So, if you need to use CDN as a standalone service or use it along with Wordfence, and if you’re using its Falcon caching engine, then use the CDN Linker plugin. This will manage your CDN without W3TC.

You do not need any separate plugin for CloudFlare, as you can easily manage it from its own site.

Conclusion

I was always conscious and worried about my blog’s speed.

That’s because my blog’s home page is really heavy with so many images, and I didn’t want to sacrifice the present magazine theme for anything else.

This resulted in my site to slow down which probably led to higher bounce rate.

Obviously, who has the time to wait for a site to load, when they can view and read many more sites in that duration?

After going through the recent revelations and experiences with increasing website speed, I would say that a WordPress website definitely needs the triple power of W3TC, CloudFlare, and MaxCDN.

I was able to resolve almost all the 10 problems as suggested by the various speed testing websites and as mentioned earlier in this post.

Just look at this summary of the Pingdom speed test.

pingallLT1

Look at the graph running down. You too can achieve this for your blog in less than an hour’s time, considering if you’ve to register for CloudFlare and MaxCDN (aff link), and install the plugins. Else, it would take even less time.

Of course, you can also use Wordfence’s Falcon, which looks very promising, but it’s just come into the market and I’d like to give it some time before really adopting it on my blog.

I hope my experiences with site speed tests will help you decide what’s best for your blog. These are not expert views because I’m no website speed expert, but I just shared things that worked for me.

There is one more option that can impact site speed, and that’s your web host. My blog is on Hostgator’s shared web hosting (aff link) for the last two years, and it is going great, which you can see from the speed results.

But, I’m sure my blog speed will increase more and it will load faster if and when I shift to a better and high-end web host that is not shared.

I know more can be done to enhance the blog speed and provide better browsing experience to the blog visitors.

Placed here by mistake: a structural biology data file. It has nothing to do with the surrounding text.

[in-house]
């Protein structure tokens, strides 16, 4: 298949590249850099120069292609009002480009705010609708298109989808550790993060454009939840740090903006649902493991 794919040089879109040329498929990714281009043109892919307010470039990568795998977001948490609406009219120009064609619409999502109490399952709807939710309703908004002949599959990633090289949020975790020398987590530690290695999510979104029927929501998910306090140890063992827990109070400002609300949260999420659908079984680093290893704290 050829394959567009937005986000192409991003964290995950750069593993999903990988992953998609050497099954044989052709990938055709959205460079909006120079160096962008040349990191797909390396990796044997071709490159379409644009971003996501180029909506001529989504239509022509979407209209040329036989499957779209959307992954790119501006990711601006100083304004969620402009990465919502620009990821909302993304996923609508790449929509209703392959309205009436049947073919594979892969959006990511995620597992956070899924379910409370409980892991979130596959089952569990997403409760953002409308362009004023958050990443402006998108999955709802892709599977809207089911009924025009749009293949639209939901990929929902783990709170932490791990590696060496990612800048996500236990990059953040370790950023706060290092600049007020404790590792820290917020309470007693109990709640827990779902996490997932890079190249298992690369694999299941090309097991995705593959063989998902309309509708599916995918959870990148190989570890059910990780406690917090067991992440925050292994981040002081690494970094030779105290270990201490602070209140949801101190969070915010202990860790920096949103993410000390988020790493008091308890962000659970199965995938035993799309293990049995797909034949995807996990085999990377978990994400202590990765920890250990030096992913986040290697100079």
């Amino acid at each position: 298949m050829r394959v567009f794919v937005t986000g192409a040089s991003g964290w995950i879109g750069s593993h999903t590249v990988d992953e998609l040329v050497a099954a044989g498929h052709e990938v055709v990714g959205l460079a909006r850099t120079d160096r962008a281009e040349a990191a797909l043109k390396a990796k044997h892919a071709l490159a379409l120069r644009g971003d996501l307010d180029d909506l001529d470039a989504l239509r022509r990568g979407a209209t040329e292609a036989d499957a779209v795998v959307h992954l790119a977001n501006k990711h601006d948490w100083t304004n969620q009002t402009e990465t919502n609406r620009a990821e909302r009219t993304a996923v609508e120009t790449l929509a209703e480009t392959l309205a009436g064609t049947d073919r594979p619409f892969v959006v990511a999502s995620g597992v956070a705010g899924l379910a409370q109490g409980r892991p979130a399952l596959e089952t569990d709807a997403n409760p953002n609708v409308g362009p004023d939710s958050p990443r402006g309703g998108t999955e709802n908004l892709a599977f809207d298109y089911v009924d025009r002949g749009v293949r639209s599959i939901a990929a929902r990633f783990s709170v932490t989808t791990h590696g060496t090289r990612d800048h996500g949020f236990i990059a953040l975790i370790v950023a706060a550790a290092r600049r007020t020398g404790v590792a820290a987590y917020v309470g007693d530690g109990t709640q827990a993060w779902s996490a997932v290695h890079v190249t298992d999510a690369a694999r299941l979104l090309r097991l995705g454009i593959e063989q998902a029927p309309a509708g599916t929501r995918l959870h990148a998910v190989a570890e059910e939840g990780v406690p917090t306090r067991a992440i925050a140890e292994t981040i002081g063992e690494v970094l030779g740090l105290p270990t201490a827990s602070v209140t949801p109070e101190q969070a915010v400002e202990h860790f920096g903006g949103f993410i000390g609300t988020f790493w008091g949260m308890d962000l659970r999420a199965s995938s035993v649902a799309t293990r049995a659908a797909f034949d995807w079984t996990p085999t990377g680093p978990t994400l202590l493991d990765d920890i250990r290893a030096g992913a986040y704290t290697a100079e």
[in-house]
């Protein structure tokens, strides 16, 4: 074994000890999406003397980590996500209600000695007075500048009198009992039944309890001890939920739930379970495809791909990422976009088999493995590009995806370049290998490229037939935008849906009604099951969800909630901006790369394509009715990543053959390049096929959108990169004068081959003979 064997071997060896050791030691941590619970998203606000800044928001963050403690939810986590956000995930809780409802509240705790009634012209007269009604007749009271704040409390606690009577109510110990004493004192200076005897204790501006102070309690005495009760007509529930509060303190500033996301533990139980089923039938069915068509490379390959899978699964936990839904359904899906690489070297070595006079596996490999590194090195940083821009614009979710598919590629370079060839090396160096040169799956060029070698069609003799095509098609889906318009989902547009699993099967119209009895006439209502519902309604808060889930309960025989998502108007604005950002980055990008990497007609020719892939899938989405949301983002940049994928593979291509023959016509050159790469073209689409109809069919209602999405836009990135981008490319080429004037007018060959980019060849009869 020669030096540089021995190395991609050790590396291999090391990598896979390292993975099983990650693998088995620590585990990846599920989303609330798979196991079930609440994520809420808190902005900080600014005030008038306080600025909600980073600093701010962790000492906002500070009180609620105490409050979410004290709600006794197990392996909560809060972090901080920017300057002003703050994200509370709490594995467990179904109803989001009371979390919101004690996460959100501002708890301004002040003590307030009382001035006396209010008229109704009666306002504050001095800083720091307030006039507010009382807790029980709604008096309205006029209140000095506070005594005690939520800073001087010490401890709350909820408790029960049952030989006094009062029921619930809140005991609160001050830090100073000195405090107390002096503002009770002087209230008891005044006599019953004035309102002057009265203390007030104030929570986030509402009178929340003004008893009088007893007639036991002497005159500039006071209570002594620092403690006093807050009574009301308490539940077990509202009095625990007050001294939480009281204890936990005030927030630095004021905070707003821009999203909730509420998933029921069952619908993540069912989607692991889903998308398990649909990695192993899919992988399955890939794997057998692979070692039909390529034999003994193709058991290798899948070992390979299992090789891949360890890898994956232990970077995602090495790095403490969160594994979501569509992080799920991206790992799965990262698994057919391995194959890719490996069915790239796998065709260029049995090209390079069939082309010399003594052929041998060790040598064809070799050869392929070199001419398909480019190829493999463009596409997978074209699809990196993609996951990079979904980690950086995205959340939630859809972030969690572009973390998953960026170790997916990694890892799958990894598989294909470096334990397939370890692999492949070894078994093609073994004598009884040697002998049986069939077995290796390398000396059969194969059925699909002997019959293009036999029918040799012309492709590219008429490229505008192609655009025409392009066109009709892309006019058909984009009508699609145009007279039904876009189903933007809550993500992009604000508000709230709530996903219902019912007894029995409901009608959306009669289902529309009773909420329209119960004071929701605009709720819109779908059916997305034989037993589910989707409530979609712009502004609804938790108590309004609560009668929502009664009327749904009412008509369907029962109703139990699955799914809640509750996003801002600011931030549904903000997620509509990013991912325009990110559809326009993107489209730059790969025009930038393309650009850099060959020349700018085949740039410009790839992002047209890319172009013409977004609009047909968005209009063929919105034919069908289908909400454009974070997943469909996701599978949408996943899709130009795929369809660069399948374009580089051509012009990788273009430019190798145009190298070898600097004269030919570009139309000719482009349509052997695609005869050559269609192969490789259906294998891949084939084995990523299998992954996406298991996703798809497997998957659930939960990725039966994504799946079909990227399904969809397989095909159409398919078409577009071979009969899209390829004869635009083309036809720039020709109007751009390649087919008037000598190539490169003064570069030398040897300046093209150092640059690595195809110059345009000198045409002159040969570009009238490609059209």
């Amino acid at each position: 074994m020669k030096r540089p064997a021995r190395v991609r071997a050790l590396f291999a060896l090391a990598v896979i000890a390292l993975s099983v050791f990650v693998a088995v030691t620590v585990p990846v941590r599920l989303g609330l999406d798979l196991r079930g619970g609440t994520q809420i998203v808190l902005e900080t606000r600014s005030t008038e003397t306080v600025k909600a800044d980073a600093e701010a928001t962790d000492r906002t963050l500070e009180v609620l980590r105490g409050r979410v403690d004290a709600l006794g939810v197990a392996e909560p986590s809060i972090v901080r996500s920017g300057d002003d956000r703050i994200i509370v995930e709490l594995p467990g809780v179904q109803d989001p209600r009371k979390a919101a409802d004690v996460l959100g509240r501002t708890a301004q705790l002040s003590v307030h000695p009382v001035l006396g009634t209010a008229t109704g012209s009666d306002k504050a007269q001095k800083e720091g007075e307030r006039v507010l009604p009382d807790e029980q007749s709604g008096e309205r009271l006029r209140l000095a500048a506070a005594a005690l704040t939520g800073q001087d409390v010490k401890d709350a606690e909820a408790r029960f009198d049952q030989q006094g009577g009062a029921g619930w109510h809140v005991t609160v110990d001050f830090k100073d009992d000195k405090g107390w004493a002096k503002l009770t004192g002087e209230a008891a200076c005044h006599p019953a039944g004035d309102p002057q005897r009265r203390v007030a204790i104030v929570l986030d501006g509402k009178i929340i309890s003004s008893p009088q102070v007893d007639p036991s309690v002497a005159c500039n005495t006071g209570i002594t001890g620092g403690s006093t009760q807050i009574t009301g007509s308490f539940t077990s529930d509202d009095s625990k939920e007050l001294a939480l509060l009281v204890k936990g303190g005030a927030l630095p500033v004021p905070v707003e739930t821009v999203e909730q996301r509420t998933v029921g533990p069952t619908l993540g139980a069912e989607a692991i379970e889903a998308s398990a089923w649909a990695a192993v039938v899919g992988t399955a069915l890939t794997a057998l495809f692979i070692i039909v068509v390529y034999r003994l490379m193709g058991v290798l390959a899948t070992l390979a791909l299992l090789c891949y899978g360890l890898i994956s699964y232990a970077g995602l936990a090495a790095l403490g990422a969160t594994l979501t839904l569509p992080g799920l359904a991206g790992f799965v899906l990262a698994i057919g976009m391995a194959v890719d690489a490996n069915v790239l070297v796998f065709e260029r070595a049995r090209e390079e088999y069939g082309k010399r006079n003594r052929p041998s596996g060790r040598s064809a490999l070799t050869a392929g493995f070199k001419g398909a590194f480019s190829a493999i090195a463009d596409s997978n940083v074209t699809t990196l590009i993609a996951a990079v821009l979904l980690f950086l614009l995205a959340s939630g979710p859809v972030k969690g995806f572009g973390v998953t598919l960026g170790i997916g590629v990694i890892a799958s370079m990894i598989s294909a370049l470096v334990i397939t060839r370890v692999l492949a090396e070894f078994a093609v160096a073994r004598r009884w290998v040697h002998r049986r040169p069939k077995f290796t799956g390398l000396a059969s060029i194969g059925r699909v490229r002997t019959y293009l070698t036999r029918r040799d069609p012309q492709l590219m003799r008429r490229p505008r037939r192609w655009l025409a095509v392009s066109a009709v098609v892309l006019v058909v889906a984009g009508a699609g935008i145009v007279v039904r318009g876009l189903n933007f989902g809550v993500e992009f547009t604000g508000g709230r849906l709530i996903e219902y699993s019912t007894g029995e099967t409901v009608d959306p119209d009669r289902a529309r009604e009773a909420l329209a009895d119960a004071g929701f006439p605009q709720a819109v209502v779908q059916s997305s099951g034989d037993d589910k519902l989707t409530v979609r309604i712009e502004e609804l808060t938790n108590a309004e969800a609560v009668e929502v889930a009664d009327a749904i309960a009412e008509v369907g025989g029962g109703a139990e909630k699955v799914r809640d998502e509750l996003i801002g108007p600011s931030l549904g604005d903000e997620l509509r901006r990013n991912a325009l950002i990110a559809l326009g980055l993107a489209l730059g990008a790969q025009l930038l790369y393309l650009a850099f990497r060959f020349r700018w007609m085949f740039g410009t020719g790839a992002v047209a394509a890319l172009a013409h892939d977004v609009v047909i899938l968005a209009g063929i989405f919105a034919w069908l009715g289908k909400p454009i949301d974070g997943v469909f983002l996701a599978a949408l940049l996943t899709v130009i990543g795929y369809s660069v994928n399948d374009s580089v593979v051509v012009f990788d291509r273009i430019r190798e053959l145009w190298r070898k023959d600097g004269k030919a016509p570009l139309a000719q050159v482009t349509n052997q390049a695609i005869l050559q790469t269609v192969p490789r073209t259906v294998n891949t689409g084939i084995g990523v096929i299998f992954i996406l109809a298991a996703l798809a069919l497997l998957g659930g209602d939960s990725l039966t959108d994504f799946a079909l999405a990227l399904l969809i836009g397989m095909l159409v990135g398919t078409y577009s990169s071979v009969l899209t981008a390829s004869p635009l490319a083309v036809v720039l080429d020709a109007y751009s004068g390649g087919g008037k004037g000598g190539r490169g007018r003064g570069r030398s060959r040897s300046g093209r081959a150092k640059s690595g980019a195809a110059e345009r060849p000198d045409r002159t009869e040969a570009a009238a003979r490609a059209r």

However, I’m happy with my little effort that I enjoyed sharing with you, and the website speed that I was  able to achieve despite being a non-techie.

If you’re a technical person and an expert with increasing website speed, I’d welcome your tips and more suggestions that you can add to take care of aspects that weren’t covered here.

Make the blog comments a great resource and an extension of this post for the readers by sharing your tech wisdom there! 🙂

Over to You –

What did you do to increase your site speed? Which site speed tests do you use and how did they help you? What are the other factors that can improve the website speed? Share in the comments.



Show Comments

111 Comments - Read and share thoughts

  1. Nicole

    February 29, 2016 at 11:13 pm

    Hi Harleena, thanks for the great info. I’m thinking of combining Falcon with Cloudflare. When you did the experiment, did you tick the “auto mignify” checkboxes in Cloudflare?

  2. Akshit Wadhwa

    August 22, 2015 at 10:56 am

    Hey Harleena,

    Page Speed matters alot and now a days it’s very important for the SEO also. If anyone having problem with it I can help up with it.

    -Akshit Wadhwa

  3. himagain

    April 26, 2015 at 4:33 am

    Hi there Harleena,
    I arrived here from a long way away! Australia:-)
    I was researching Blog Security and especially Wordfence.

    Very impressed by by your helpful and diligent support of visitors to your Site.
    While definitely no geek, I have been on the Net since before it was invented! (Since 1984) 🙂

    Might I just add a few pointers here?
    1. Security SHOULD be the most important consideration for you and your WPress visitors. There are extremely effective ways today for your WP Site to be made a “Slave” to thieves.

    Wordfence is a Blogsaver and it is worth all of your visitors just visiting this other Site – but no need to buy anything there – it is simply a very good dramatic show of the danger to your WPress Site today. The Site is actually selling what is really the free Open Source Wordfence!!
    bit.ly/aboutWordfence

    It’s true! If you haven’t been hacked/enslaved yet, if you get any Google rank into the top 50 pages, you soon will be.

    DISCLAIMER: No, I don’t sell or own it – I simply cannot understand why WPress and any Hosting Provider doesn’t build it in to their Service!

    Namaste from Australia.

  4. Hadharm Hiidee

    February 10, 2015 at 11:35 am

    Mam, great post here you really explained it well but how can I reduce my speed from 6s down to -4. Am using blogger platform not like WP you focused on the post.